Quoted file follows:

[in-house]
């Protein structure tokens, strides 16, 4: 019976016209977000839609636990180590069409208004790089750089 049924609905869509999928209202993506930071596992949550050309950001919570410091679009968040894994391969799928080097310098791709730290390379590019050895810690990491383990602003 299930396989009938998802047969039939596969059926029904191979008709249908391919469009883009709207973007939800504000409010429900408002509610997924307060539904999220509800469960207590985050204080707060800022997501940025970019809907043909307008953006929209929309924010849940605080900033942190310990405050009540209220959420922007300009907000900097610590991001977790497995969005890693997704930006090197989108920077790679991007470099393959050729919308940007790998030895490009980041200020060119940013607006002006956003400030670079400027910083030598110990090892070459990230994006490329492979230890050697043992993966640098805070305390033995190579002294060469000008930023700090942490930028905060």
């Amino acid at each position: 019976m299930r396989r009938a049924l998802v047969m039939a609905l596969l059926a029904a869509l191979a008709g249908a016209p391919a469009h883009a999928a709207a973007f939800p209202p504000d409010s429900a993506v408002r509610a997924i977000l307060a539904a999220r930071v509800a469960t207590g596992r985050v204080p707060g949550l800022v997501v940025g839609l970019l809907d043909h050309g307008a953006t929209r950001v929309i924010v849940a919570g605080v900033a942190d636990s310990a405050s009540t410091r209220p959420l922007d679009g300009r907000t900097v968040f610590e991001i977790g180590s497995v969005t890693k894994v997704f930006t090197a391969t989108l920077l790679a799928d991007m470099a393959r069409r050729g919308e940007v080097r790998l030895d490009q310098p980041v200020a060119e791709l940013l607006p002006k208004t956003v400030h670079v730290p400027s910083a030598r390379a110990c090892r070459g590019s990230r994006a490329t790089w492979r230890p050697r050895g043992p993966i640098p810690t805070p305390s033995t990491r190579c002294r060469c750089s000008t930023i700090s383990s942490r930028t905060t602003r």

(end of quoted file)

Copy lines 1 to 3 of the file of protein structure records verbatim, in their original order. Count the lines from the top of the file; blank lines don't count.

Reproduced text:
[in-house]
């Protein structure tokens, strides 16, 4: 019976016209977000839609636990180590069409208004790089750089 049924609905869509999928209202993506930071596992949550050309950001919570410091679009968040894994391969799928080097310098791709730290390379590019050895810690990491383990602003 299930396989009938998802047969039939596969059926029904191979008709249908391919469009883009709207973007939800504000409010429900408002509610997924307060539904999220509800469960207590985050204080707060800022997501940025970019809907043909307008953006929209929309924010849940605080900033942190310990405050009540209220959420922007300009907000900097610590991001977790497995969005890693997704930006090197989108920077790679991007470099393959050729919308940007790998030895490009980041200020060119940013607006002006956003400030670079400027910083030598110990090892070459990230994006490329492979230890050697043992993966640098805070305390033995190579002294060469000008930023700090942490930028905060």
């Amino acid at each position: 019976m299930r396989r009938a049924l998802v047969m039939a609905l596969l059926a029904a869509l191979a008709g249908a016209p391919a469009h883009a999928a709207a973007f939800p209202p504000d409010s429900a993506v408002r509610a997924i977000l307060a539904a999220r930071v509800a469960t207590g596992r985050v204080p707060g949550l800022v997501v940025g839609l970019l809907d043909h050309g307008a953006t929209r950001v929309i924010v849940a919570g605080v900033a942190d636990s310990a405050s009540t410091r209220p959420l922007d679009g300009r907000t900097v968040f610590e991001i977790g180590s497995v969005t890693k894994v997704f930006t090197a391969t989108l920077l790679a799928d991007m470099a393959r069409r050729g919308e940007v080097r790998l030895d490009q310098p980041v200020a060119e791709l940013l607006p002006k208004t956003v400030h670079v730290p400027s910083a030598r390379a110990c090892r070459g590019s990230r994006a490329t790089w492979r230890p050697r050895g043992p993966i640098p810690t805070p305390s033995t990491r190579c002294r060469c750089s000008t930023i700090s383990s942490r930028t905060t602003r």